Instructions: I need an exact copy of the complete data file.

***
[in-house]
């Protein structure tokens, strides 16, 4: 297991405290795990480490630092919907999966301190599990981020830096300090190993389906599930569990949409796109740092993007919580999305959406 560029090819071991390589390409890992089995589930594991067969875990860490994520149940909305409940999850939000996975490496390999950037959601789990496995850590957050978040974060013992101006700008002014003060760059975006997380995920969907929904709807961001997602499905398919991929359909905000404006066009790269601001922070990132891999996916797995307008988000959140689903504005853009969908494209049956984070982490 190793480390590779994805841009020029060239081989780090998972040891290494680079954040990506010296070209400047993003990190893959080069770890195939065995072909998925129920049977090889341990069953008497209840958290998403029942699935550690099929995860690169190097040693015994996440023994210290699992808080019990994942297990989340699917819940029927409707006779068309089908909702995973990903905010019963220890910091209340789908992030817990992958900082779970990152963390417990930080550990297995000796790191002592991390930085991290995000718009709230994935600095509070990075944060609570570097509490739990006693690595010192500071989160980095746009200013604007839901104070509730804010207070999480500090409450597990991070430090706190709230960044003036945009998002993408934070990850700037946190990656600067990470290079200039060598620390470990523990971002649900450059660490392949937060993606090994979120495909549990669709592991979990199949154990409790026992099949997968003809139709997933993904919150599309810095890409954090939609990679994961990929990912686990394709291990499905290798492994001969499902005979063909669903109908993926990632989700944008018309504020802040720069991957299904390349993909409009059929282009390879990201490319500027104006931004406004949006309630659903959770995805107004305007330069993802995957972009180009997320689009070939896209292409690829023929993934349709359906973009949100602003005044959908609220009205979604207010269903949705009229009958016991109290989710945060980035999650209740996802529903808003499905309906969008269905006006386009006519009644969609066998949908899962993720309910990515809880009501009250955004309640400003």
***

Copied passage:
[in-house]
């Protein structure tokens, strides 16, 4: 297991405290795990480490630092919907999966301190599990981020830096300090190993389906599930569990949409796109740092993007919580999305959406 560029090819071991390589390409890992089995589930594991067969875990860490994520149940909305409940999850939000996975490496390999950037959601789990496995850590957050978040974060013992101006700008002014003060760059975006997380995920969907929904709807961001997602499905398919991929359909905000404006066009790269601001922070990132891999996916797995307008988000959140689903504005853009969908494209049956984070982490 190793480390590779994805841009020029060239081989780090998972040891290494680079954040990506010296070209400047993003990190893959080069770890195939065995072909998925129920049977090889341990069953008497209840958290998403029942699935550690099929995860690169190097040693015994996440023994210290699992808080019990994942297990989340699917819940029927409707006779068309089908909702995973990903905010019963220890910091209340789908992030817990992958900082779970990152963390417990930080550990297995000796790191002592991390930085991290995000718009709230994935600095509070990075944060609570570097509490739990006693690595010192500071989160980095746009200013604007839901104070509730804010207070999480500090409450597990991070430090706190709230960044003036945009998002993408934070990850700037946190990656600067990470290079200039060598620390470990523990971002649900450059660490392949937060993606090994979120495909549990669709592991979990199949154990409790026992099949997968003809139709997933993904919150599309810095890409954090939609990679994961990929990912686990394709291990499905290798492994001969499902005979063909669903109908993926990632989700944008018309504020802040720069991957299904390349993909409009059929282009390879990201490319500027104006931004406004949006309630659903959770995805107004305007330069993802995957972009180009997320689009070939896209292409690829023929993934349709359906973009949100602003005044959908609220009205979604207010269903949705009229009958016991109290989710945060980035999650209740996802529903808003499905309906969008269905006006386009006519009644969609066998949908899962993720309910990515809880009501009250955004309640400003």